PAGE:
taking the words of Jesus seriously

Launched by Rev. Leroy Barber, Voices Publishing is a publishing imprint whose mission it is to publish books by writers of faith who are people of color. In April 2019 Voices published Prophetic Whirlwind: Uncovering the Black Biblical Destiny by Minister Onleilove Chika Alston, MDiv, MSW, an excerpt from this book is below. Learn more about Voices here

“Then they compelled a certain man, Simon a Cyrenian, the father of Alexander and Rufus, as he was coming out of the country and passing by, to bear His cross.” Mark 15:21 (NKJV)

According to the Department of Justice: Nearly 650,000 people are released from state and Federal prison yearly and arrive on the doorsteps of communities nationwide.

If you were to ask most people who were raised in Christian countries to name a Black Biblical character many would mention Simon of Cyrene aka Simon the Niger (Black) or that guy who helped Yahshua carry the cross during the crucifixion, but how much do we know about this brother who was made to help Yahshua at his lowest point, and what can his example teach us about bearing the crosses of formerly incarcerated citizens returning to our communities?

Cyrene is a country on the North coast of Africa that played a crucial role in early Christian history and served as a haven for Jews fleeing trouble in Israel. Actually, according to Thomas Oden, founder of the Center for Early African Christianity at Eastern University, anytime the Hebrews were in trouble they fled to Africa. Why was Simon asked to help Yahshua carry his cross? We do not know, but what we do know is that he did help Yahshua with this demonizing task. What many of us do not know is that Simon’s partnership with Yahshua did not end with the crucifixion.

The New Commentary on the Whole Bible editors J.D. Douglas and Philip W. Comfort bring up the interesting possibility that Simeon called Niger who appears in Acts 13:1 is the same person as Simon of Cyrene mentioned in the Synoptic Gospels as the man who helped Jesus carry his cross. We should note that Simeon is a Hebrew name, and Niger is Latin for black, so Simeon aka Simon was an African Jewish man. A further examination of the Greek and Hebrew meanings of the name Simon gives more clues to the African heritage of this character in the gospels.

Simon is a common name, from Hebrew שִׁמְעוֹן Šimʻôn, meaning “listen”. It is also a classical Greek name, deriving from an adjective meaning “flat-nosed”. Many sub-Saharan African people have noses that have been classified as “flat-noses” which some have used in a derogatory way but in my opinion is just physical characteristic such as being tall or short or blond or brunette. Oden even goes as far to say the Apostle Mark and Simon of Cyrene may actually be related as Levite Jews in his work The African Memory of Mark. We read in Acts 11:19-21 about the men from Cyrene and Cyprus who founded the church in Antioch. The Apostle Mark who is known as the Apostle to Africa mentions Simon with his sons Alexander and Rufus and they became prominent members of the early church. It was the Cyrenians who carried the Gospel to Greece.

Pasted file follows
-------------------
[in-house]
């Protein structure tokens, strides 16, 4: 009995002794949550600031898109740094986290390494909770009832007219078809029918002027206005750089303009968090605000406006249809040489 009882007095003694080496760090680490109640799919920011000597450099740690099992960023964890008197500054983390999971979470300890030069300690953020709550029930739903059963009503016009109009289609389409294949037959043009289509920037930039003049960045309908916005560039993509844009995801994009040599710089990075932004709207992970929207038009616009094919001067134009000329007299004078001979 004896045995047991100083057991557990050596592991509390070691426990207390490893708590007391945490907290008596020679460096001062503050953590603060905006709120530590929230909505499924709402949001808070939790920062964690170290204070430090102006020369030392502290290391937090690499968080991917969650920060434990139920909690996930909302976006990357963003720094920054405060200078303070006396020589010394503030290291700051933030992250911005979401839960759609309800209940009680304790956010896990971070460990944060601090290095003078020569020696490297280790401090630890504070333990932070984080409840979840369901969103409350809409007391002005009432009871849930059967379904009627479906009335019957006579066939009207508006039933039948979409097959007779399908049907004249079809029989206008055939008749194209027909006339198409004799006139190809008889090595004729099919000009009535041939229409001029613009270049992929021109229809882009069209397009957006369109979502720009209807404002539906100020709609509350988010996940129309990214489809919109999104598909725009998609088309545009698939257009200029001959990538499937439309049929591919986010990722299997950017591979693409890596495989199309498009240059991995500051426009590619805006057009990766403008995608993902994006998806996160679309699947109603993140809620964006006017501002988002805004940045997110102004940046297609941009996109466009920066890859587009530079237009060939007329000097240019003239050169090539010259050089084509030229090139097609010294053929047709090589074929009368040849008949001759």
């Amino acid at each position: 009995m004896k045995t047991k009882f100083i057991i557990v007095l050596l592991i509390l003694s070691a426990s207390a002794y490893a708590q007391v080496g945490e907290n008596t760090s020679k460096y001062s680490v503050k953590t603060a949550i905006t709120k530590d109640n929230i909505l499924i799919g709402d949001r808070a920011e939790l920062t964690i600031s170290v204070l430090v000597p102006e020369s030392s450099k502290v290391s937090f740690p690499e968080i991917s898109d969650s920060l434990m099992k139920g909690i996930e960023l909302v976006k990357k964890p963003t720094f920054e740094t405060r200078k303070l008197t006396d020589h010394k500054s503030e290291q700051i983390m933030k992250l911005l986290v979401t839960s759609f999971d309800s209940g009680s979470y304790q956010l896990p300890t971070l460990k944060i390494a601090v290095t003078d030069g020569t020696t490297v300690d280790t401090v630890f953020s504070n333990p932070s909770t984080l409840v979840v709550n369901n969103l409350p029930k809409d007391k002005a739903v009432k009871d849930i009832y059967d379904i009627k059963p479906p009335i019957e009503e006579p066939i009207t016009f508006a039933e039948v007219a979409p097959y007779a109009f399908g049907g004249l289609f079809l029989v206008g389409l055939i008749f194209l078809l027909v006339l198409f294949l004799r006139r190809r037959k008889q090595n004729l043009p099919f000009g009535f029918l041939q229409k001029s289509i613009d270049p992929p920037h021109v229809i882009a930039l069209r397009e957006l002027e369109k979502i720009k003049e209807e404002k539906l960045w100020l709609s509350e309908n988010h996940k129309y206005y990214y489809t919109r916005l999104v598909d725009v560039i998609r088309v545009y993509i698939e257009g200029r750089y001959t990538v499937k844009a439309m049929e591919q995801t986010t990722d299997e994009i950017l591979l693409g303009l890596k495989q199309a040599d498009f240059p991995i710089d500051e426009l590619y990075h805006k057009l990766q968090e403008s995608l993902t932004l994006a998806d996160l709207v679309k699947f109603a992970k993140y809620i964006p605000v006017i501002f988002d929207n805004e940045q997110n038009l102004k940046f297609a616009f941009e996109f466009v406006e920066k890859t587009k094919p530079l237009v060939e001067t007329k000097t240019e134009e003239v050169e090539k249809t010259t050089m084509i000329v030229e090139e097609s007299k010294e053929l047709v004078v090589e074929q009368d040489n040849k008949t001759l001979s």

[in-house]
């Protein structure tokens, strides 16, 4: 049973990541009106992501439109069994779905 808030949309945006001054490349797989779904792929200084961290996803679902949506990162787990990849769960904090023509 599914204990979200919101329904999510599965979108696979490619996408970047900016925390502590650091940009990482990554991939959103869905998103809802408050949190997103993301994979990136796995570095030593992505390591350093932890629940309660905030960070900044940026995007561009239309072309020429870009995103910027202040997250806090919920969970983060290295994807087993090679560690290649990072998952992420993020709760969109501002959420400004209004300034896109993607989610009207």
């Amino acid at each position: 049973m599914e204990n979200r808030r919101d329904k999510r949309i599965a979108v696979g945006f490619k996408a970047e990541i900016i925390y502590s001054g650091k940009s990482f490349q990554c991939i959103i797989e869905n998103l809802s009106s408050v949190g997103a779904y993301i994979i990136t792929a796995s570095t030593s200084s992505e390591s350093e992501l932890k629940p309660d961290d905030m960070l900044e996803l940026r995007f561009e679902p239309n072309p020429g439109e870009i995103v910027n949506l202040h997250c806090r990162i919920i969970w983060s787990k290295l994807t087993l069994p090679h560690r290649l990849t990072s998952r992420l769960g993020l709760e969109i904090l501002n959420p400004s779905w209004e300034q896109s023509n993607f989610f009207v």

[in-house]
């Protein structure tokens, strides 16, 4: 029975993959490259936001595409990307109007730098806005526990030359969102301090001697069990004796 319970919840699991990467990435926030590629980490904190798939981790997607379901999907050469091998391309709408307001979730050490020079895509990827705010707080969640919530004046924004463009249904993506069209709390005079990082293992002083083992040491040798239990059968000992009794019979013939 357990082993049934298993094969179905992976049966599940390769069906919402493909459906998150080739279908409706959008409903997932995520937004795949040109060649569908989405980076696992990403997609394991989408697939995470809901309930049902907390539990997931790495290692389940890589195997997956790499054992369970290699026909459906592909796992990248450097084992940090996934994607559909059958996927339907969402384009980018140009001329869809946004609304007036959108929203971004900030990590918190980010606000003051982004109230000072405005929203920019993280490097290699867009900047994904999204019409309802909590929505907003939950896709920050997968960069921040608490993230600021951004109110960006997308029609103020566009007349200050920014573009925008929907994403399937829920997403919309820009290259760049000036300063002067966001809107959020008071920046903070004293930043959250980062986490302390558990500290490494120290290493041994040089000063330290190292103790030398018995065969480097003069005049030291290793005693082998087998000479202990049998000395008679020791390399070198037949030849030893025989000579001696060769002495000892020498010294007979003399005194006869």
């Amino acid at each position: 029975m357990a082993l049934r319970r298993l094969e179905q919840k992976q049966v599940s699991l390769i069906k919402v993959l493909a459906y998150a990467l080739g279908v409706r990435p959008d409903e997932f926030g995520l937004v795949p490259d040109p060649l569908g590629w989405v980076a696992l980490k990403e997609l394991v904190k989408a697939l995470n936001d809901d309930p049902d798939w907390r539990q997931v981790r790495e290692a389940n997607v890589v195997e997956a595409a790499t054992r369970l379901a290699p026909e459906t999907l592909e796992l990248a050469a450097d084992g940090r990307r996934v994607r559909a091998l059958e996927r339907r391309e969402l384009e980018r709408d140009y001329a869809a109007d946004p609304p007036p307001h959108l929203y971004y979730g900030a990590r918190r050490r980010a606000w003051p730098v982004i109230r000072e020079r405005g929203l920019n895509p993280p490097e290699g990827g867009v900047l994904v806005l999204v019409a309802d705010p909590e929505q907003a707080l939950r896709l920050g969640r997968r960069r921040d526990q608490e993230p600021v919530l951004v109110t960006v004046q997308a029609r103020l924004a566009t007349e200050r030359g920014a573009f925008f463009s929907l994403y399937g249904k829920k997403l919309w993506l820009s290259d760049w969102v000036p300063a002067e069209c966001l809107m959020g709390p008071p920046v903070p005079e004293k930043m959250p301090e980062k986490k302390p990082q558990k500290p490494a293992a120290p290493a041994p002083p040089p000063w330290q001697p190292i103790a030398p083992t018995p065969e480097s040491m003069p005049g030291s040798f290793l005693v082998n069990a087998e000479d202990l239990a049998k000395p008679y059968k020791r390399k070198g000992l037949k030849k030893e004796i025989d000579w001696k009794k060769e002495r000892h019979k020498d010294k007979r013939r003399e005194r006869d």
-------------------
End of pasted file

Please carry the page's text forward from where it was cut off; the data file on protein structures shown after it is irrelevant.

It appears that though helping Yahshua bear the cross was one moment in a momentous day this had a lasting impact on Simon’s life and ministry. This Black hero of the Bible was changed by helping Yahshua bear the cross which reminds me that as I work to help formerly incarcerated people re-enter our communities, it is I who ends up changed along with my formerly incarcerated brothers and sisters who bear the cross of being marked by our criminal justice system as having a “record” that often prevents them from fully re-joining our communities.

READ: Black Women Cracking ‘Stained-Glass Ceilings’ with Jesus’ Last 7 Words

As the former Executive Director of Faith in New York,  I worked on a campaign called Live Free a national movement of faith communities dedicated to ending mass incarceration and police brutality through prophetic action as well as state and federal policy changes. In my work, Bishop Darren Ferguson of Mt. Carmel Baptist Church in Far Rockaway, New York is a hero to the formerly incarcerated. Bishop Ferguson helps his brothers and sisters bear the cross of shame that comes with being formerly incarcerated. Bishop Ferguson knows first-hand about bearing the cross of incarceration as he served time in the notorious Sing Sing prison and earned his theology degree from New York Theological Seminary while incarcerated. Upon returning to New York City, he became a youth minister at the historic Abyssinian Baptist Church in Harlem.